The Somme: Heroism and Horror in the First World War
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The Somme: Heroism and Horror in the First World War

3.71 of 5 stars 3.71  ·  rating details  ·  127 ratings  ·  14 reviews
From one of our most distinguished historians, an authoritative and vivid account of the devastating World War I battle that claimed more than 300,000 lives

At 7:30 am on July 1, 1916, the first Allied soldiers climbed out of their trenches along the Somme River in France and charged out into no-man’s-land toward the barbed wire and machine guns at the German front lines.
Kindle Edition, 368 pages
Published (first published June 27th 2006)
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This book was very good in providing first hand accounts of the conditions the soldiers fought in and the horrors they saw and had to endure. The book gives a good overview of the Battle of the Somme and does not way you down with to many fine details. It in forms you about the movements of each battalion and division and what battles they fought in. It is packed with facts about the number of artillery pieces each side had and how many were wounded or died in each assault or defense. Gilbert al...more
From July to Nov of 1916 this ill advised battle claimed over a million young lives. The book is literally a collection of first person accounts of the total savagery of "The Great War" The Somme distinctly becomes a testimonial monument to the brutalization of soldiers under the command of delusional old men, who after multiple attempts (Ypres, Gallipoli) continue to harbor visions of massive "breakthroughs" on the trench warfare battleground, and sacrifice massive human life in their pursuit...more
Feb 15, 2008 David rated it 3 of 5 stars  ·  review of another edition
Recommended to David by: Michael K. gave it to me as a cast gift
The story of the Allies' offensive from July to November, 1916 in the region of the River Somme, told largely from Britain's point of view.

This was an battle of staggering magnitude: there is a memorial at Thiepval to honor only British and South Africans killed there who have no known grave, and they number 73,335. That is to say, more than all American dead from the entire Vietnam War.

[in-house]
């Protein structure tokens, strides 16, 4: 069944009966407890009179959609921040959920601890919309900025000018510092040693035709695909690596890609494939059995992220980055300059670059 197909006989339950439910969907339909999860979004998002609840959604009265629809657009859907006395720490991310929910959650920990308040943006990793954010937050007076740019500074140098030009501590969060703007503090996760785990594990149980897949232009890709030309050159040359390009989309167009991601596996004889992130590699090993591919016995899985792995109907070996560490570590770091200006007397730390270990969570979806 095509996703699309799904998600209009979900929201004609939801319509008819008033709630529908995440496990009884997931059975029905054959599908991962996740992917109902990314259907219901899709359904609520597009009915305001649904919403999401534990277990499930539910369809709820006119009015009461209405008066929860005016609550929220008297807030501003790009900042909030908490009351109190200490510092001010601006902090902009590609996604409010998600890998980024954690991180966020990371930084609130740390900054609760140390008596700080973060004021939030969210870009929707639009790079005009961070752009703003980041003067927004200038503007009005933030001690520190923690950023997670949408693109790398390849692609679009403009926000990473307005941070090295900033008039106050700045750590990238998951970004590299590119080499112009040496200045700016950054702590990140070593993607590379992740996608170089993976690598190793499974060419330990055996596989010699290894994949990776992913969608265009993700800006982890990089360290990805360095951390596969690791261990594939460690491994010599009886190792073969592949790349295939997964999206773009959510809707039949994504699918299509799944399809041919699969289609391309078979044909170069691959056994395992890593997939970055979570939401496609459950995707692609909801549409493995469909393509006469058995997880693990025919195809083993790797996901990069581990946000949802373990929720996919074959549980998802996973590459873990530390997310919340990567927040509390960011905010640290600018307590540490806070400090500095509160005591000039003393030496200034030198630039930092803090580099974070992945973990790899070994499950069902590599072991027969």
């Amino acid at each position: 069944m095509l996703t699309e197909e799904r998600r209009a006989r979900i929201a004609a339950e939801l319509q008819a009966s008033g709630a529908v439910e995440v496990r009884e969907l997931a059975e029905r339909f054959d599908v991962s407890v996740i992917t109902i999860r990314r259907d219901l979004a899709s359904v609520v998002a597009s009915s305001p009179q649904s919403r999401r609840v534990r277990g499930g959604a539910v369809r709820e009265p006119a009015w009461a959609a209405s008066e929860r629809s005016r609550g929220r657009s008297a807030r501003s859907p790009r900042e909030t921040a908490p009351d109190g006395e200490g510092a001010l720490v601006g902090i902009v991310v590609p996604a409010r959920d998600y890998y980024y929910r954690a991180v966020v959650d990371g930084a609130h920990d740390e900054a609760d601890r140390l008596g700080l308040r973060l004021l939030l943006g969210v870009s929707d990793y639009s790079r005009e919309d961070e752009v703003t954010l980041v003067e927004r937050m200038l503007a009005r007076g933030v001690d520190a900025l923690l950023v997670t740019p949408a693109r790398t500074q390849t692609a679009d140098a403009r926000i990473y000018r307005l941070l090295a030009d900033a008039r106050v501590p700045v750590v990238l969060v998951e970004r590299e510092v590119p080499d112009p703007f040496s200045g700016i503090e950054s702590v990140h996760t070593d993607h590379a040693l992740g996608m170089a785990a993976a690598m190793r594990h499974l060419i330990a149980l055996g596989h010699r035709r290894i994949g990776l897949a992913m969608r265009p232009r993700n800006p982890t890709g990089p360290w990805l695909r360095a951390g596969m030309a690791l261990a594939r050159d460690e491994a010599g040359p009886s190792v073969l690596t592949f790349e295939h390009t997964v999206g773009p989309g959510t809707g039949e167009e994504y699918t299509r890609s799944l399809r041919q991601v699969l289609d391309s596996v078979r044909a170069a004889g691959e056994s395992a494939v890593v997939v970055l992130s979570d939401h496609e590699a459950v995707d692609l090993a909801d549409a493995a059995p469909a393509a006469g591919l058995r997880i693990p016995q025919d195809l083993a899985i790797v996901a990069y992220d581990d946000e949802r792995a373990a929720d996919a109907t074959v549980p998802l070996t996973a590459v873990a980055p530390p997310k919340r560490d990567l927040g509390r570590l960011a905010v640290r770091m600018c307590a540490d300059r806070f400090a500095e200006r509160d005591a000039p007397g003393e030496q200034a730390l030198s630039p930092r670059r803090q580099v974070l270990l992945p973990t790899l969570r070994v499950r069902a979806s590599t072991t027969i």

Such a strange war, which saw the first widespread use of aircraft and tanks, the last general use of horse ca...more
This is not a regular military history of a battle,more of a human story of men in battle. Every soldier mentioned in the narrative has his grave or name on which memorial mentioned. This book gives you the facts of the battle but mixed with poetry and diary extracts makes it all the more human.

The staggering day one british forces death toll of 19,240 is still the most shocking thing of it all.
I was at the O2 in london recently watching Iron Maiden.If all the people in the O2 had been on the So...more
Glyn Longden
Rating: 6/10. I think I might have rated this book too high. It's a pretty conventional account of the preparation and execution of the Somme campaign in WWI told from the British side. I've probably read a dozen books on this battle. One of the formations he keys in on is the Newfoundland regiment and its decimation on July 1st and that was quite interesting. My impression is that this book was a 'knock-off' to make a few bucks between the author's well-known Churchill volumes.
This book was sad,interesting, and a great memorial for the soldiers who fought and died at the Somme. See my full review on my blog:
Although depressing in many ways, the tales of ordinary people being killed in an absolutely futile enterprise are relentless, I thought this was an excellent book which genuinely eviles images of what life as a WW1 soldier must have been like.

Such aprajic waste.
Jerry Teipen
Gilbert was a little too focused on providing statistical information rather than fleshing out the experience...very informative nonetheless.
Excellent. Very heart wrenching in the juxtapostion of the individual experience of the battle carnage with larger battle experience
Adam DeVille, Ph.D.
The depressing and gratuitous slaughter of the Somme is recounted here by a premiere historian. Sad and infuriating to read.
Cannonhistory Potter
Puts into perspective the Lions led by Donkeys perception of the bloodiest battle in Britain's long military history.
A moving history of the battle by a super historian told through the writings of soldiers and generals.
Horror is mild. It's hard to believe that men would endure the hell that was trench warfare.
A good but depressing book about the battle of the Somme in World War I.
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Sir Martin John Gilbert is a British historian and Fellow of Merton College, University of Oxford. He is the author of over eighty books, including works on the Holocaust and Jewish history. Gilbert is a leading historian of the modern world, and is known as the official biographer of Sir Winston Churchill.
More about Martin Gilbert...
Churchill: A Life The First World War: A Complete History The Holocaust The Second World War: A Complete History Israel: A History

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